Not every record has to be an intricate work of art or a statement — even though that would be awesome. Starzinger is simply a whole bunch of straightforward fun without anything else in mind, and that’s cool.

Release date: April 26, 2021 | Independent | Bandcamp | Facebook | YouTube | Spotify

I believe that there aren’t a lot of people frequenting the metal sphere who haven’t at least passingly or accidentally heard the name Ola Englund. Whoever hasn’t, I think that at this point he is more known as a YouTuber tackling gear and various other music related things rather than guitarist of Feared and The Haunted, and founder of Solar Guitars. Nevertheless, he is now at his second solo record, titled Starzinger.

While I feel that the verdict above encapsulates perfectly the essence of the record, I will expand on that, since this is a review after all. Almost everyone, nearly always has some kind of expectations right? Somehow most of my expectations were met as I listened to the record and that almost never happens in my experience. Even so, I can’t say I was bored or underwhelmed without a strong and true element of surprise and wonder.

Most importantly, the production is just great, everything sounds neat and it all comes together nicely, albeit there’s nothing particularly amazing about the mix and the master. The guitar tones are the biggest part of this appeal; they’re super tight, beefy and clear. The chugs get their nice share of weight due to that and everything else has a nice crisp edge. This will all make perfect sense when you listen to the record, especially to “Balegmah”, which boasts a monster breakdown and is easily one of my favorite tracks.

We also get a few interesting tidbits scattered across which give some variety to the album. One thing that I felt was particularly tasty, was the ending of “Bane of Skeletor”. I’m not going to spoil this one, but it was definitely my favorite part of the record. There’s also the electronic backdrop from “Stars & Ponies” and “Space Invaders”, the bluesy feel of “Bluesy McBluesface” — I mean you know, in case the title wasn’t a dead giveaway.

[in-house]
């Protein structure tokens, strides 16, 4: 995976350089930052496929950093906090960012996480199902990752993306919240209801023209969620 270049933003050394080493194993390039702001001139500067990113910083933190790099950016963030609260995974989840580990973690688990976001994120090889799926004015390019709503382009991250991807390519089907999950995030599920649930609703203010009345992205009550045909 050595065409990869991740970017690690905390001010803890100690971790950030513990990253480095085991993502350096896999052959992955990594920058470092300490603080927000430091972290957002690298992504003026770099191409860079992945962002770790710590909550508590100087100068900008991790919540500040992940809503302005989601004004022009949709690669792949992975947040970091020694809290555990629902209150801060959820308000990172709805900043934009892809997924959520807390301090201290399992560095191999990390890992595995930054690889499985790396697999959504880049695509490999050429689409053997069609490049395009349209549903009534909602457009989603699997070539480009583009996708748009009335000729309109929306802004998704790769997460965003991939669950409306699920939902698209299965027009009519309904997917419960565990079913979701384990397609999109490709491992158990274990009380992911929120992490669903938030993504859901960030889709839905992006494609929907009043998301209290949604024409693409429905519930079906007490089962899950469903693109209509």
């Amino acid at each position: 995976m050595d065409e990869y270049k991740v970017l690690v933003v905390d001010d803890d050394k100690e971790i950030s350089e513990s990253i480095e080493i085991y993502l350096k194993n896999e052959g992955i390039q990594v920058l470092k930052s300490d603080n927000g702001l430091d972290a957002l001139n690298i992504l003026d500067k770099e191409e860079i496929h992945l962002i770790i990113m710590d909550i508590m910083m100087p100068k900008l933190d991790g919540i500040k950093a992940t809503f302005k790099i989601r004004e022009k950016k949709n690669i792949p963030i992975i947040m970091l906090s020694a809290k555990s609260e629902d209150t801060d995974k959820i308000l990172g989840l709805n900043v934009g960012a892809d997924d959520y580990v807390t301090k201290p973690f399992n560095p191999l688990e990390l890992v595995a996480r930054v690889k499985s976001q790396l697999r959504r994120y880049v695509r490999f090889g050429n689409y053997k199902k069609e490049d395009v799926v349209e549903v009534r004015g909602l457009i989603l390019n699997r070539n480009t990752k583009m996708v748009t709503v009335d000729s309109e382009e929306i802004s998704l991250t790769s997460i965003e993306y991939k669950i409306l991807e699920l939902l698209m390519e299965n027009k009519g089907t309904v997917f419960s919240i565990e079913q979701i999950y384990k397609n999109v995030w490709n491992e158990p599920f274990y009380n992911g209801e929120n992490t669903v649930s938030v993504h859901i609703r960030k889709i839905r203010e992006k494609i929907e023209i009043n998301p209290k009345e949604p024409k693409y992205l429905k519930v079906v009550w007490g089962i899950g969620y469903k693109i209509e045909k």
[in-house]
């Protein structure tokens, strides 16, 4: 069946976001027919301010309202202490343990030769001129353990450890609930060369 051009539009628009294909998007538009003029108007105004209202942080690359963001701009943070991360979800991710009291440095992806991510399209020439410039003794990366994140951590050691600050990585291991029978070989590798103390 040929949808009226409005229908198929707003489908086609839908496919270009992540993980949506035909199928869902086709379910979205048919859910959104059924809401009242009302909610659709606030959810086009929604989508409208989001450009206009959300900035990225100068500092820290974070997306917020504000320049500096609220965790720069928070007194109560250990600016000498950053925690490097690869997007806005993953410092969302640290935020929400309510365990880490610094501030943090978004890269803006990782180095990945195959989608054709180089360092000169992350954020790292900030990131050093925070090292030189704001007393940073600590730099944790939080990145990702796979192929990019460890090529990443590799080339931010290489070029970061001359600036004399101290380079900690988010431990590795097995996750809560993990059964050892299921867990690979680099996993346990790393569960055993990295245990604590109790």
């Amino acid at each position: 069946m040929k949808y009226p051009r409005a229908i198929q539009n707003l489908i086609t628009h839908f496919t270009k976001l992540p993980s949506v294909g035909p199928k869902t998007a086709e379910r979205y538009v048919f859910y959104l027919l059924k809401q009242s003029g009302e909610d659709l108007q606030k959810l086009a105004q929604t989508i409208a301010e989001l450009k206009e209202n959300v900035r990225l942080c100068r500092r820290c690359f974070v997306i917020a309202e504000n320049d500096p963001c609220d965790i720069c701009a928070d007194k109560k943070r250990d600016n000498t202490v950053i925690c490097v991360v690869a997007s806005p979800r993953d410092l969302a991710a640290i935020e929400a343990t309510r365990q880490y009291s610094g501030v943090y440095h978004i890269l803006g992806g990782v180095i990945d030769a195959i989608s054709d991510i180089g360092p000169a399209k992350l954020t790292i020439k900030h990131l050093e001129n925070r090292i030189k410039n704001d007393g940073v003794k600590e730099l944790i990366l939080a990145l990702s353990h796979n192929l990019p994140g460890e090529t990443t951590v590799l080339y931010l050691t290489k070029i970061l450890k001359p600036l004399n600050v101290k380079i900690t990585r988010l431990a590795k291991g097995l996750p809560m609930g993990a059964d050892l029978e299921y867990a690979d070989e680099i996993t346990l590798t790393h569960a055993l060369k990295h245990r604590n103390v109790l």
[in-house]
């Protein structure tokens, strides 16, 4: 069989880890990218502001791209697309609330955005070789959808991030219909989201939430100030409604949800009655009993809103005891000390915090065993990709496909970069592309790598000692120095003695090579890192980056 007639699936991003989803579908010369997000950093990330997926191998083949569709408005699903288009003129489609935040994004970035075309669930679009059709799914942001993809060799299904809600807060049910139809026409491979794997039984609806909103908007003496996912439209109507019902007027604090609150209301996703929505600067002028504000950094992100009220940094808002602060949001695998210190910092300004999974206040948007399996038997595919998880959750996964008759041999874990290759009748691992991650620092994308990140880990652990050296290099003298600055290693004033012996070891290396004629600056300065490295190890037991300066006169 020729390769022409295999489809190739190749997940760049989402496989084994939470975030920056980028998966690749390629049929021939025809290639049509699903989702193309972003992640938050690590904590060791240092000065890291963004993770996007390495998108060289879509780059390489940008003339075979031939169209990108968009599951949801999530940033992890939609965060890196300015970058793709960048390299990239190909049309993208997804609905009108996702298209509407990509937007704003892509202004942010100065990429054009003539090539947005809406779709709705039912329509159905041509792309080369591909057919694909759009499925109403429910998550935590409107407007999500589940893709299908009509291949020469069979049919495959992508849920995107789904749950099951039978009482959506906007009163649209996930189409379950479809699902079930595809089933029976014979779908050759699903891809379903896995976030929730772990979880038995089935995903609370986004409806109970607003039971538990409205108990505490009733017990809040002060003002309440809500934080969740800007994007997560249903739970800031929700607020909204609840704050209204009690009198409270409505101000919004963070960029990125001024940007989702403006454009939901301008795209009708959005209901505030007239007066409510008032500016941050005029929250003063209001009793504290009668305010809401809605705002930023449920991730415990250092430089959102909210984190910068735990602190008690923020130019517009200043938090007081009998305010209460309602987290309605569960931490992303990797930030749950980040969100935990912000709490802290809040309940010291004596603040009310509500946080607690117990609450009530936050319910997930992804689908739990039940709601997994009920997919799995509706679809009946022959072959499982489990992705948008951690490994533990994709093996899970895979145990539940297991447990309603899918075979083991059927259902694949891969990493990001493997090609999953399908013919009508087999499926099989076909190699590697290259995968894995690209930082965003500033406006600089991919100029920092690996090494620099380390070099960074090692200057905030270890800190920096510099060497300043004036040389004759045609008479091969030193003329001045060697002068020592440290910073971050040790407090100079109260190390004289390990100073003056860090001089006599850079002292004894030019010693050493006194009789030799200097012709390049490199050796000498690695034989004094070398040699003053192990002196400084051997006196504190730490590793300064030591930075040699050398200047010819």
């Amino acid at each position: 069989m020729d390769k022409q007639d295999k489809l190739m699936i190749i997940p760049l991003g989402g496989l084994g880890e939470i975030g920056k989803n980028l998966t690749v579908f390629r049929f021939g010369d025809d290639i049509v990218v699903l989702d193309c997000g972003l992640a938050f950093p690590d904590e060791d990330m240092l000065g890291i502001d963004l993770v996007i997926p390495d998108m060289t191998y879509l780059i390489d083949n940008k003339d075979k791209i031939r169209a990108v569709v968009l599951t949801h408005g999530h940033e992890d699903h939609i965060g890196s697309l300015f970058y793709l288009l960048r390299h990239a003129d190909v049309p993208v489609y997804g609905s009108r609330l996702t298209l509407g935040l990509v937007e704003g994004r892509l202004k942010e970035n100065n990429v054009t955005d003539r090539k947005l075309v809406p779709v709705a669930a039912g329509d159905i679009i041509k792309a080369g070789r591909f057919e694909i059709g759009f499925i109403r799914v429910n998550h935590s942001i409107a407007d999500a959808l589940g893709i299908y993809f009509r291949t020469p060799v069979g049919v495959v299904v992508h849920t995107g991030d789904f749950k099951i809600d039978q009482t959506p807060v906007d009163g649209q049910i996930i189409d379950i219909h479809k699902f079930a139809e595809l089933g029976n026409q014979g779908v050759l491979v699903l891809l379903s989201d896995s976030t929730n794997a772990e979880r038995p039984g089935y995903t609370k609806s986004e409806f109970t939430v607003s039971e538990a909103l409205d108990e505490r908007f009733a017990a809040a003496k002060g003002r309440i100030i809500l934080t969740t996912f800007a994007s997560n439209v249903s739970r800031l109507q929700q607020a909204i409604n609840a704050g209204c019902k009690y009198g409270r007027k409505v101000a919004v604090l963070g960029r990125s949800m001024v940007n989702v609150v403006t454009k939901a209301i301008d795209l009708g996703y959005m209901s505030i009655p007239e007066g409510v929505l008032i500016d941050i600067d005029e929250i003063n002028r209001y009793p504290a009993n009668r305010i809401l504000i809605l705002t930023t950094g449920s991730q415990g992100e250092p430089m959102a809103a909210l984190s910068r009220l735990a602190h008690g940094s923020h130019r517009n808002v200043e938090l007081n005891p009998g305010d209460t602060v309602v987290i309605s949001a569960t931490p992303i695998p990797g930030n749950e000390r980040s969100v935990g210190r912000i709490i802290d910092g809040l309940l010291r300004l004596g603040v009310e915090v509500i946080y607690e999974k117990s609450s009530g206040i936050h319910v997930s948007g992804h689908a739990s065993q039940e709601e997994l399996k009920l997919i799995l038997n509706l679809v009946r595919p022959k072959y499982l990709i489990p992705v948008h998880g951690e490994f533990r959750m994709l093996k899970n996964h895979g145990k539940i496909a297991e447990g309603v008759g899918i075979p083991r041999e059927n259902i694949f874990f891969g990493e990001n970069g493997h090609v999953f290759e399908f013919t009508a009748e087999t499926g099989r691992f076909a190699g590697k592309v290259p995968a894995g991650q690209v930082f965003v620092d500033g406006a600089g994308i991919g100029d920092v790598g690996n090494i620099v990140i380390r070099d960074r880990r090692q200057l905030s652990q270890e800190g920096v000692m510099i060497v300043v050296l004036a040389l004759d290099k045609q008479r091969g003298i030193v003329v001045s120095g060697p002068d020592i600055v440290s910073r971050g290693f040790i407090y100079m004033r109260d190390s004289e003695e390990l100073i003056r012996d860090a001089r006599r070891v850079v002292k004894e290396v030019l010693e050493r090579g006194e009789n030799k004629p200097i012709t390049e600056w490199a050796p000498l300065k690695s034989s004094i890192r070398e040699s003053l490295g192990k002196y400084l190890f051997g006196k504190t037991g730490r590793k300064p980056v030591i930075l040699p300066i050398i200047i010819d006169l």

This diversity doesn’t help tie the record together though. On the contrary, It feels like the songs share little ground with each other and they don’t really flow together. It’s kind of like the record is just a collection of songs rather than an actual album. Personally I don’t mind this aspect, within the context of Ola Englund‘s work at least. Mostly because every song has some cool moments going for it. I see this as some kind of party music or stuff you listen to while playing board games.

I honestly could’ve just listed the song titles in order to make my case for all of the above, but you can probably see through that part as well as I did. I knew immediately what I was going to hear as I was reading those titles in my mind — hence the aforementioned met expectations. Although, again, that’s totally fine.

This diminished cohesion as an overall package may turn away some listeners, while the easy-going attitude of the songwriting and their delivery will welcome others. Like I said, this isn’t a statement or anything, it’s just straight up fun which doesn’t pay any kind of attention to artistic demeanor. So if you need something energetic, with varying tonalities and paces, which doesn’t take any kind of toll on your attention, you don’t need to look any further.

Robert Miklos

Robert Miklos

What can I say? I love slapping keys and listening to squiggly air.

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